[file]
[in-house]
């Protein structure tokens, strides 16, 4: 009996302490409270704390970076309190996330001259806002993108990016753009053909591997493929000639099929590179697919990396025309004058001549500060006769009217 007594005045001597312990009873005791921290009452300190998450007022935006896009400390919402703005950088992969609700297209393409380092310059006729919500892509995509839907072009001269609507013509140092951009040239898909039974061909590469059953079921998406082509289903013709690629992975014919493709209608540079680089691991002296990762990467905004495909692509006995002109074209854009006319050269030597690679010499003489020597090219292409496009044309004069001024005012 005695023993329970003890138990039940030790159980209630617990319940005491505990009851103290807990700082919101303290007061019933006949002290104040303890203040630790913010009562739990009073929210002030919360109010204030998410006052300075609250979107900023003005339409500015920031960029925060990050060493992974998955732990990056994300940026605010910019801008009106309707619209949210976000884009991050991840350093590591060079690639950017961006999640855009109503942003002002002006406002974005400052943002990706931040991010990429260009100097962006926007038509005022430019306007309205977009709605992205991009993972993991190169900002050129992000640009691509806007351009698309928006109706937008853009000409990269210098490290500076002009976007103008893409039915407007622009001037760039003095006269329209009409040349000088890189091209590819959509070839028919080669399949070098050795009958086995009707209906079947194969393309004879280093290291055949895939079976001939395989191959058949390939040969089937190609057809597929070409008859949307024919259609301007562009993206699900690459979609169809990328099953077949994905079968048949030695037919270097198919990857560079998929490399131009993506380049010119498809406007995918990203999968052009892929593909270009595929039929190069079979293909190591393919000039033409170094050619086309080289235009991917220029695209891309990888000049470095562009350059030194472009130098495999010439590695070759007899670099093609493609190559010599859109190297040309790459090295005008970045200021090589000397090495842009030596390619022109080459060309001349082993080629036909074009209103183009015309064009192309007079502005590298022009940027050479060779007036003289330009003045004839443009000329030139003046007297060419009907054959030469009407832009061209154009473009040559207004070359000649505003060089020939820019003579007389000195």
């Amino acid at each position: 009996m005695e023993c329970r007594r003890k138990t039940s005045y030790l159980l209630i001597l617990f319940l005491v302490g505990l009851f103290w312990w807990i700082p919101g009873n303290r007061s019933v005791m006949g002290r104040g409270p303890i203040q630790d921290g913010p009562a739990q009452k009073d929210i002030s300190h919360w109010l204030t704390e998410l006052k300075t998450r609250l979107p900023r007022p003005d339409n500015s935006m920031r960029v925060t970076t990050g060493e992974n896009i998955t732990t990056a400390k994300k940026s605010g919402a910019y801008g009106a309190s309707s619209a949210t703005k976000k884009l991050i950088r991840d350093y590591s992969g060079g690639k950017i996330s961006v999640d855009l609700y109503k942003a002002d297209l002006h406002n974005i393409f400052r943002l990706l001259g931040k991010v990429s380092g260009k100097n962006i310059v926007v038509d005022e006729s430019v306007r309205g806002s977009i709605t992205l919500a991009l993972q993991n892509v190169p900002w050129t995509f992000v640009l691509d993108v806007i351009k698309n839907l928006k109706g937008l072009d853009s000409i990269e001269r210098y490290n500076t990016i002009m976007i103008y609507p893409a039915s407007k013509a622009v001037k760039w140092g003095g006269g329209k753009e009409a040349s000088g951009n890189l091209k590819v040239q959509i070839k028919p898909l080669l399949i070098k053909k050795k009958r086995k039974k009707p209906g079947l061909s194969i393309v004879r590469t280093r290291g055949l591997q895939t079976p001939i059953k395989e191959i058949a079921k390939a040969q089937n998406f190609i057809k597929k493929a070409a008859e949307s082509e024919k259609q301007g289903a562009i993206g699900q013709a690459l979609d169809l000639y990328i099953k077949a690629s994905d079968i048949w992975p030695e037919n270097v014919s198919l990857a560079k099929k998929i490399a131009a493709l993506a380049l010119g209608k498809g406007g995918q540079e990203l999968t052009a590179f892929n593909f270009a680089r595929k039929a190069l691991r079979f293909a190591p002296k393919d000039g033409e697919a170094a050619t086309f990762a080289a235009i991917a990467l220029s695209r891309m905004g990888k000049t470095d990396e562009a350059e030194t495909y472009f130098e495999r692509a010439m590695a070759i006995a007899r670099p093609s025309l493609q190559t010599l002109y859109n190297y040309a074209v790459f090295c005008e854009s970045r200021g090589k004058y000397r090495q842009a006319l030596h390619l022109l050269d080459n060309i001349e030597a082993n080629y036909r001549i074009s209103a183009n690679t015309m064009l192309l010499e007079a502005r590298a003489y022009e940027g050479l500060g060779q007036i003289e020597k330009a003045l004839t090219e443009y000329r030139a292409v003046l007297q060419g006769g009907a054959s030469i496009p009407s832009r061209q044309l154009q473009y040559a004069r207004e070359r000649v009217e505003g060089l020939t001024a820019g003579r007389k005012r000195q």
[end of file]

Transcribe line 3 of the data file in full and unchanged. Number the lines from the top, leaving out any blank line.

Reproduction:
């Amino acid at each position: 009996m005695e023993c329970r007594r003890k138990t039940s005045y030790l159980l209630i001597l617990f319940l005491v302490g505990l009851f103290w312990w807990i700082p919101g009873n303290r007061s019933v005791m006949g002290r104040g409270p303890i203040q630790d921290g913010p009562a739990q009452k009073d929210i002030s300190h919360w109010l204030t704390e998410l006052k300075t998450r609250l979107p900023r007022p003005d339409n500015s935006m920031r960029v925060t970076t990050g060493e992974n896009i998955t732990t990056a400390k994300k940026s605010g919402a910019y801008g009106a309190s309707s619209a949210t703005k976000k884009l991050i950088r991840d350093y590591s992969g060079g690639k950017i996330s961006v999640d855009l609700y109503k942003a002002d297209l002006h406002n974005i393409f400052r943002l990706l001259g931040k991010v990429s380092g260009k100097n962006i310059v926007v038509d005022e006729s430019v306007r309205g806002s977009i709605t992205l919500a991009l993972q993991n892509v190169p900002w050129t995509f992000v640009l691509d993108v806007i351009k698309n839907l928006k109706g937008l072009d853009s000409i990269e001269r210098y490290n500076t990016i002009m976007i103008y609507p893409a039915s407007k013509a622009v001037k760039w140092g003095g006269g329209k753009e009409a040349s000088g951009n890189l091209k590819v040239q959509i070839k028919p898909l080669l399949i070098k053909k050795k009958r086995k039974k009707p209906g079947l061909s194969i393309v004879r590469t280093r290291g055949l591997q895939t079976p001939i059953k395989e191959i058949a079921k390939a040969q089937n998406f190609i057809k597929k493929a070409a008859e949307s082509e024919k259609q301007g289903a562009i993206g699900q013709a690459l979609d169809l000639y990328i099953k077949a690629s994905d079968i048949w992975p030695e037919n270097v014919s198919l990857a560079k099929k998929i490399a131009a493709l993506a380049l010119g209608k498809g406007g995918q540079e990203l999968t052009a590179f892929n593909f270009a680089r595929k039929a190069l691991r079979f293909a190591p002296k393919d000039g033409e697919a170094a050619t086309f990762a080289a235009i991917a990467l220029s695209r891309m905004g990888k000049t470095d990396e562009a350059e030194t495909y472009f130098e495999r692509a010439m590695a070759i006995a007899r670099p093609s025309l493609q190559t010599l002109y859109n190297y040309a074209v790459f090295c005008e854009s970045r200021g090589k004058y000397r090495q842009a006319l030596h390619l022109l050269d080459n060309i001349e030597a082993n080629y036909r001549i074009s209103a183009n690679t015309m064009l192309l010499e007079a502005r590298a003489y022009e940027g050479l500060g060779q007036i003289e020597k330009a003045l004839t090219e443009y000329r030139a292409v003046l007297q060419g006769g009907a054959s030469i496009p009407s832009r061209q044309l154009q473009y040559a004069r207004e070359r000649v009217e505003g060089l020939t001024a820019g003579r007389k005012r000195q």